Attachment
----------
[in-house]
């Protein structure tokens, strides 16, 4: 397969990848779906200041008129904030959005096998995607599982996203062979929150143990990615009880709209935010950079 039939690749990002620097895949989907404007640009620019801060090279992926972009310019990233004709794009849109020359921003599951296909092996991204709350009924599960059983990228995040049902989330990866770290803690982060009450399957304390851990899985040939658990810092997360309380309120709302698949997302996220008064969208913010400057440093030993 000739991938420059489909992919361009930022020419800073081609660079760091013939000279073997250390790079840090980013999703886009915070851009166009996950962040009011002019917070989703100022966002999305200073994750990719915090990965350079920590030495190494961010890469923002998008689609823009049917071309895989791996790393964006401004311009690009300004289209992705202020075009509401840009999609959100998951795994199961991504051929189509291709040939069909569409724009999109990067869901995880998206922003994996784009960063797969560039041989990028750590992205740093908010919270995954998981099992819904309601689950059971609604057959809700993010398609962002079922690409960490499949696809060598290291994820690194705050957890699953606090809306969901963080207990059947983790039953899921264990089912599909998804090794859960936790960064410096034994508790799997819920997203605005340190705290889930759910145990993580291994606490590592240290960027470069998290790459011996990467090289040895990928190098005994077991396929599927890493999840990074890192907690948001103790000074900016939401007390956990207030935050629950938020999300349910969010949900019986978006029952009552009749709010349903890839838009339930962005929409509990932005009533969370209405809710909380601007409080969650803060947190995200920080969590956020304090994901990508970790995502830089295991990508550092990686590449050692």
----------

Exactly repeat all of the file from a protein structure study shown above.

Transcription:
[in-house]
């Protein structure tokens, strides 16, 4: 397969990848779906200041008129904030959005096998995607599982996203062979929150143990990615009880709209935010950079 039939690749990002620097895949989907404007640009620019801060090279992926972009310019990233004709794009849109020359921003599951296909092996991204709350009924599960059983990228995040049902989330990866770290803690982060009450399957304390851990899985040939658990810092997360309380309120709302698949997302996220008064969208913010400057440093030993 000739991938420059489909992919361009930022020419800073081609660079760091013939000279073997250390790079840090980013999703886009915070851009166009996950962040009011002019917070989703100022966002999305200073994750990719915090990965350079920590030495190494961010890469923002998008689609823009049917071309895989791996790393964006401004311009690009300004289209992705202020075009509401840009999609959100998951795994199961991504051929189509291709040939069909569409724009999109990067869901995880998206922003994996784009960063797969560039041989990028750590992205740093908010919270995954998981099992819904309601689950059971609604057959809700993010398609962002079922690409960490499949696809060598290291994820690194705050957890699953606090809306969901963080207990059947983790039953899921264990089912599909998804090794859960936790960064410096034994508790799997819920997203605005340190705290889930759910145990993580291994606490590592240290960027470069998290790459011996990467090289040895990928190098005994077991396929599927890493999840990074890192907690948001103790000074900016939401007390956990207030935050629950938020999300349910969010949900019986978006029952009552009749709010349903890839838009339930962005929409509990932005009533969370209405809710909380601007409080969650803060947190995200920080969590956020304090994901990508970790995502830089295991990508550092990686590449050692």